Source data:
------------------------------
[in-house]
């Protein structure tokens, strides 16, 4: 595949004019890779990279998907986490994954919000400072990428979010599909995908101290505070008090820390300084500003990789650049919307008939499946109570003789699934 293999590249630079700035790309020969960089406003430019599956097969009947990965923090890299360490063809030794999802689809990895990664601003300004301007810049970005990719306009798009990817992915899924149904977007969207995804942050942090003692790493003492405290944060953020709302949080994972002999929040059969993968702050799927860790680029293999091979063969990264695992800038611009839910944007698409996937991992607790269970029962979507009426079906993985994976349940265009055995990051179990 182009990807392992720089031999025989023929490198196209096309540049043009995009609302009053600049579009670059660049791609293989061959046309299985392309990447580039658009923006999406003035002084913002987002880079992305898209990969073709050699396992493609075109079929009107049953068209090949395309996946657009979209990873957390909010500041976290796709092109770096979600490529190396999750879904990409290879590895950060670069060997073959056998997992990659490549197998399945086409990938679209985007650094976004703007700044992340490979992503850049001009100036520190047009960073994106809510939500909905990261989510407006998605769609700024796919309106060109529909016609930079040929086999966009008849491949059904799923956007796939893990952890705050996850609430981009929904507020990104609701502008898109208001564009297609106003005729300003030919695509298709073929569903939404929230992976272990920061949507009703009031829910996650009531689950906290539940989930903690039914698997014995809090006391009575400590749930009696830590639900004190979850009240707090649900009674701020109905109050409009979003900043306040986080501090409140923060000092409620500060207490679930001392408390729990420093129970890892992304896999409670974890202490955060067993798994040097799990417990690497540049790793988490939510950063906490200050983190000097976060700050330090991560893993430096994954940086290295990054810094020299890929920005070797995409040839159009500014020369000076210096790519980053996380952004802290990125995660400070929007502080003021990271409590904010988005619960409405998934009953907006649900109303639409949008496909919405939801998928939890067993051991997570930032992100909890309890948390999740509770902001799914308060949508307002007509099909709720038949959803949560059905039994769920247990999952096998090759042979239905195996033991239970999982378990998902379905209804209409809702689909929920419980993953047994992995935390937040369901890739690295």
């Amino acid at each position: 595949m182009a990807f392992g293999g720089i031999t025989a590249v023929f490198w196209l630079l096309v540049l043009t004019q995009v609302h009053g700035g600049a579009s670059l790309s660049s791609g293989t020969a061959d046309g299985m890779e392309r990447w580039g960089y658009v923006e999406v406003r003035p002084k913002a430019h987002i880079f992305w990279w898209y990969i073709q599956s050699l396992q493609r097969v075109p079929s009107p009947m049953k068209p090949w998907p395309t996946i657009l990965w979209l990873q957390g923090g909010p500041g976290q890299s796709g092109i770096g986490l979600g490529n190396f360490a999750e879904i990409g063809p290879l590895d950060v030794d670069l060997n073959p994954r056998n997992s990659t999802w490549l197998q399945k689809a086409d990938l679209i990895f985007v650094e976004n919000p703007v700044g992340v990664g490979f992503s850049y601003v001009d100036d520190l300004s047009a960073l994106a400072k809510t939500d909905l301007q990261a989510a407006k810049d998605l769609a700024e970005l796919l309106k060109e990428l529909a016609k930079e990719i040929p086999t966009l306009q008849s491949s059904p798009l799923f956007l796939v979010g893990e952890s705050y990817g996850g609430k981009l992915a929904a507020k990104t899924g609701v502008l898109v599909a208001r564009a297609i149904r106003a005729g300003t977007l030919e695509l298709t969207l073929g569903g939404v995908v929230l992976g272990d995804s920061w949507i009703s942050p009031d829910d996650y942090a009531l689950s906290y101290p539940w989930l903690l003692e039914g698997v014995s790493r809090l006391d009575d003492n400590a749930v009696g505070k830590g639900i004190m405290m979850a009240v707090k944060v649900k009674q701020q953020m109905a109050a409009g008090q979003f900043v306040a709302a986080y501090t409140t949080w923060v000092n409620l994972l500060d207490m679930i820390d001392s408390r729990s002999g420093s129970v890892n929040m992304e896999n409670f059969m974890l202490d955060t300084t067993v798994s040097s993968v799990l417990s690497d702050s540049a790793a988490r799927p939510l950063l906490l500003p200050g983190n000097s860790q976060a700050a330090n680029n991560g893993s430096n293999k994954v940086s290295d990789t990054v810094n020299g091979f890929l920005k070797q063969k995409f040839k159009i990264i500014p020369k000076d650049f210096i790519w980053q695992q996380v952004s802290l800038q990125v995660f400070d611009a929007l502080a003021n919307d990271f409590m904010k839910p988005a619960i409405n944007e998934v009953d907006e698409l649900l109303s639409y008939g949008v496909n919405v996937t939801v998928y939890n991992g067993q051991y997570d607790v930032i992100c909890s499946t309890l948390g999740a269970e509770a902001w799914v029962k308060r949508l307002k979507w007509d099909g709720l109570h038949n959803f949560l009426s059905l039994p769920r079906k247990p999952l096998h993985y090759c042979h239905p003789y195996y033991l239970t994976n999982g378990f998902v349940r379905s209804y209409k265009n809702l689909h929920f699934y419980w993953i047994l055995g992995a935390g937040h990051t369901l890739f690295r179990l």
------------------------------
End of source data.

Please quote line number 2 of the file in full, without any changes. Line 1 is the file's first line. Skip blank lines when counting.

């Protein structure tokens, strides 16, 4: 595949004019890779990279998907986490994954919000400072990428979010599909995908101290505070008090820390300084500003990789650049919307008939499946109570003789699934 293999590249630079700035790309020969960089406003430019599956097969009947990965923090890299360490063809030794999802689809990895990664601003300004301007810049970005990719306009798009990817992915899924149904977007969207995804942050942090003692790493003492405290944060953020709302949080994972002999929040059969993968702050799927860790680029293999091979063969990264695992800038611009839910944007698409996937991992607790269970029962979507009426079906993985994976349940265009055995990051179990 182009990807392992720089031999025989023929490198196209096309540049043009995009609302009053600049579009670059660049791609293989061959046309299985392309990447580039658009923006999406003035002084913002987002880079992305898209990969073709050699396992493609075109079929009107049953068209090949395309996946657009979209990873957390909010500041976290796709092109770096979600490529190396999750879904990409290879590895950060670069060997073959056998997992990659490549197998399945086409990938679209985007650094976004703007700044992340490979992503850049001009100036520190047009960073994106809510939500909905990261989510407006998605769609700024796919309106060109529909016609930079040929086999966009008849491949059904799923956007796939893990952890705050996850609430981009929904507020990104609701502008898109208001564009297609106003005729300003030919695509298709073929569903939404929230992976272990920061949507009703009031829910996650009531689950906290539940989930903690039914698997014995809090006391009575400590749930009696830590639900004190979850009240707090649900009674701020109905109050409009979003900043306040986080501090409140923060000092409620500060207490679930001392408390729990420093129970890892992304896999409670974890202490955060067993798994040097799990417990690497540049790793988490939510950063906490200050983190000097976060700050330090991560893993430096994954940086290295990054810094020299890929920005070797995409040839159009500014020369000076210096790519980053996380952004802290990125995660400070929007502080003021990271409590904010988005619960409405998934009953907006649900109303639409949008496909919405939801998928939890067993051991997570930032992100909890309890948390999740509770902001799914308060949508307002007509099909709720038949959803949560059905039994769920247990999952096998090759042979239905195996033991239970999982378990998902379905209804209409809702689909929920419980993953047994992995935390937040369901890739690295």